In the New York Times yesterday, Judith Butler discussed the importance of the “Black Lives Matter” chant. Below is an excerpt where she explains the problem with the retort that “All Lives Matter.”
When some people rejoin with “All Lives Matter” they misunderstand the problem, but not because their message is untrue. It is true that all lives matter, but it is equally true that not all lives are understood to matter which is precisely why it is most important to name the lives that have not mattered, and are struggling to matter in the way they deserve.
Whiteness is less a property of skin than a social power reproducing its dominance in both explicit and implicit ways.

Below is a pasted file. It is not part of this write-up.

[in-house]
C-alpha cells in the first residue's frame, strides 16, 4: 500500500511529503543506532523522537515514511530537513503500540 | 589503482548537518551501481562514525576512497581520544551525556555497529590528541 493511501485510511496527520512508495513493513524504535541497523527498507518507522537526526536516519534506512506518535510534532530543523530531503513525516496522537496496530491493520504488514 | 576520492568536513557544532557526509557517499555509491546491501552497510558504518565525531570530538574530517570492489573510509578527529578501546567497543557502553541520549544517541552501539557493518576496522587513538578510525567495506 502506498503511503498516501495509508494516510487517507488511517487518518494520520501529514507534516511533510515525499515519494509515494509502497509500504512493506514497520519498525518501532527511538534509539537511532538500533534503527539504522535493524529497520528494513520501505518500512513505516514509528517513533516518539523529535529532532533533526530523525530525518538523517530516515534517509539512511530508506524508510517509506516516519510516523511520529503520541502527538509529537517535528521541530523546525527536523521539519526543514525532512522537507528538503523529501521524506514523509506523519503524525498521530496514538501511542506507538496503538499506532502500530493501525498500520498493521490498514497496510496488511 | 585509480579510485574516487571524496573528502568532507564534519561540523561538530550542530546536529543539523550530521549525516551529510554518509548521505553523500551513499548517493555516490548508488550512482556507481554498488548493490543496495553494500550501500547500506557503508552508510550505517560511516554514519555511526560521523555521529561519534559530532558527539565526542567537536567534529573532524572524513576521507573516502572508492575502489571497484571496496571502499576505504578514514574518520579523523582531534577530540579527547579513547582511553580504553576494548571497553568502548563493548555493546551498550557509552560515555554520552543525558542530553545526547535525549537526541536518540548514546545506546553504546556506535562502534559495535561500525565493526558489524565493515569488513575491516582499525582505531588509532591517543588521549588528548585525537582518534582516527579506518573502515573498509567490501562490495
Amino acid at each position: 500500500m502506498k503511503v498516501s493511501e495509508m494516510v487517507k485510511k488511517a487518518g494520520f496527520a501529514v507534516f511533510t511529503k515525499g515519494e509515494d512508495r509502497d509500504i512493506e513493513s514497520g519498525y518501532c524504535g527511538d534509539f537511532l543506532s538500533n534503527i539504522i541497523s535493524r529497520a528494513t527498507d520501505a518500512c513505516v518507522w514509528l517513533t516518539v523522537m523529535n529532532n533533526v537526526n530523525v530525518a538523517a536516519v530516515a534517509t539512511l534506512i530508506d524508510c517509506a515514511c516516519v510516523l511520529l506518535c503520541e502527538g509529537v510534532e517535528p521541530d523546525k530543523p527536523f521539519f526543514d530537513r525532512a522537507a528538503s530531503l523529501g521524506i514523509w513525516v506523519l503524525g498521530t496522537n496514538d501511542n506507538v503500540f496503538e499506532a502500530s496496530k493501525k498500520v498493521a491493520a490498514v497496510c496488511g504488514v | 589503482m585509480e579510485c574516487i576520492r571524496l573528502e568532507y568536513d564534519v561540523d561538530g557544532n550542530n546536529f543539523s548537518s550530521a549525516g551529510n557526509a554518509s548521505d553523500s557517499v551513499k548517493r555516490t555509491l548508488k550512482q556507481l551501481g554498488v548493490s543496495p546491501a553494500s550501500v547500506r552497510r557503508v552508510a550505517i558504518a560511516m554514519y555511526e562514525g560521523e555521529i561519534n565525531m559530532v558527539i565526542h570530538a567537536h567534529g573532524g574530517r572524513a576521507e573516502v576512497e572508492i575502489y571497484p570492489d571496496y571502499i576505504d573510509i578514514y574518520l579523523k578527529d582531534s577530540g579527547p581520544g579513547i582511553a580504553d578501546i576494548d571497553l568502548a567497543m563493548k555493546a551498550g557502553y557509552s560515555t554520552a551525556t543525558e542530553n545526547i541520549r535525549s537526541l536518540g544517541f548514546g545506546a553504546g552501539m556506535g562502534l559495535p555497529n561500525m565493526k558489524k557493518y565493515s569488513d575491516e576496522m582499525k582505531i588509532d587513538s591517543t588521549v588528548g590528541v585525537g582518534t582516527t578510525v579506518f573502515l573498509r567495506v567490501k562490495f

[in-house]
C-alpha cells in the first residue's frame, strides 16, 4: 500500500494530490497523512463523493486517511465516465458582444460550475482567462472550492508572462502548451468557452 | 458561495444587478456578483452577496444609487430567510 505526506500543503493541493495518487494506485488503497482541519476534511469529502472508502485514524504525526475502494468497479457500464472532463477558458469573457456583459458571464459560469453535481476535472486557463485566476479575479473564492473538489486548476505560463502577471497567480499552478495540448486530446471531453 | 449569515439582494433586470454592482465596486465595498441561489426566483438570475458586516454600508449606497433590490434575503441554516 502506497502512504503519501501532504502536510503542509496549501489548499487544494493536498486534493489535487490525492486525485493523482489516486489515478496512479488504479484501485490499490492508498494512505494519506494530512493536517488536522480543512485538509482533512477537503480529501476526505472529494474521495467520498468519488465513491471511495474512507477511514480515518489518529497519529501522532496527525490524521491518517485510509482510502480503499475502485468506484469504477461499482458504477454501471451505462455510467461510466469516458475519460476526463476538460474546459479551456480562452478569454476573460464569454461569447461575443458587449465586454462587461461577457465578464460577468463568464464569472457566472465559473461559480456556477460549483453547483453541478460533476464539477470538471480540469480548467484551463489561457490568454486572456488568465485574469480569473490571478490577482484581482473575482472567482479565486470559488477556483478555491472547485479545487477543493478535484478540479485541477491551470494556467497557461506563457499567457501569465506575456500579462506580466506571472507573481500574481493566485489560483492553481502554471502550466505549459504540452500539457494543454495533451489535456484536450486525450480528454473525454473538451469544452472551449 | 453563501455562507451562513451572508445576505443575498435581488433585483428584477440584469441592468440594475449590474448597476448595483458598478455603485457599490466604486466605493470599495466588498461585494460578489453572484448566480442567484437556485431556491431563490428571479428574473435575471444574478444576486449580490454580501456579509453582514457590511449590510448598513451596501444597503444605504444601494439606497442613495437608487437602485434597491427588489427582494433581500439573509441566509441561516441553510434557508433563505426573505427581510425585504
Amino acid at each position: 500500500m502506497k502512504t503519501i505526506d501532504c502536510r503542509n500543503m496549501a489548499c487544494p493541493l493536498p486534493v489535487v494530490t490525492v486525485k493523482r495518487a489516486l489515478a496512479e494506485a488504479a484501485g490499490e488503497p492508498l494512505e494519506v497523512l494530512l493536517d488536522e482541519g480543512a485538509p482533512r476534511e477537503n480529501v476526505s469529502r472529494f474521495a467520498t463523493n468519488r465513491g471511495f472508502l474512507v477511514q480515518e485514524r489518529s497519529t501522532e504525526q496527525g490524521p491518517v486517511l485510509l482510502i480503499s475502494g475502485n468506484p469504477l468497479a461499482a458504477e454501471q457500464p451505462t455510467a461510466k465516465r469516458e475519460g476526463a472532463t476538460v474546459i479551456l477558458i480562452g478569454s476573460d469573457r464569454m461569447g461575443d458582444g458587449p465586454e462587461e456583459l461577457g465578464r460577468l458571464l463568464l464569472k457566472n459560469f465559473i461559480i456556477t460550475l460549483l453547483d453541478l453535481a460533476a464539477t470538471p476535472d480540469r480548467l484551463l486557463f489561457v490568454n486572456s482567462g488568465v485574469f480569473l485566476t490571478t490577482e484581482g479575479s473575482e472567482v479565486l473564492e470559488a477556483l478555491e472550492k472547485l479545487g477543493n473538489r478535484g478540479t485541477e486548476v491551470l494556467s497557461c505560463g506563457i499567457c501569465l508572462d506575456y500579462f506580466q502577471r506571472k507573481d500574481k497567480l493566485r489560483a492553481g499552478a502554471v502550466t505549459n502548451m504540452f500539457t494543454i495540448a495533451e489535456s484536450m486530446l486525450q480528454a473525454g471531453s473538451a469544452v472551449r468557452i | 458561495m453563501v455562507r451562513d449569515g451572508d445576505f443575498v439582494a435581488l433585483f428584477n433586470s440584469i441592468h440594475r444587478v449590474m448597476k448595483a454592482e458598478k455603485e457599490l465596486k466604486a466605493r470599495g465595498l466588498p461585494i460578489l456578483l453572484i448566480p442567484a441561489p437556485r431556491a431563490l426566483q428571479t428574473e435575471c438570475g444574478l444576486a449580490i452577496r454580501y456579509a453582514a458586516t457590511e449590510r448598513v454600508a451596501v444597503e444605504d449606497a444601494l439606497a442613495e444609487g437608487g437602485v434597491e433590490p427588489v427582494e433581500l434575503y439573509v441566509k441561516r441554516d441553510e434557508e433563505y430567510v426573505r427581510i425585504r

Claiming that “all lives matter” does not immediately mark or enable black lives only because they have not been fully recognized as having lives that matter. I do not mean this as an obscure riddle. I mean only to say that we cannot have a race-blind approach to the questions: which lives matter? Or, which lives are worth valuing? If we jump too quickly to the universal formulation, “all lives matter,” then we miss the fact that black people have not yet been included in the idea of “all lives.” That said, it is true that all lives matter (we can then debate about when life begins or ends). But to make that universal formulation concrete, to make that into a living formulation, one that truly extends to all people, we have to foreground those lives that are not mattering now, to mark that exclusion, and militate against it. Achieving that universal, “all lives matter,” is a struggle, and that is part of what we are seeing on the streets. For on the streets we see a complex set of solidarities across color lines that seek to show what a concrete and living sense of bodies that matter can be.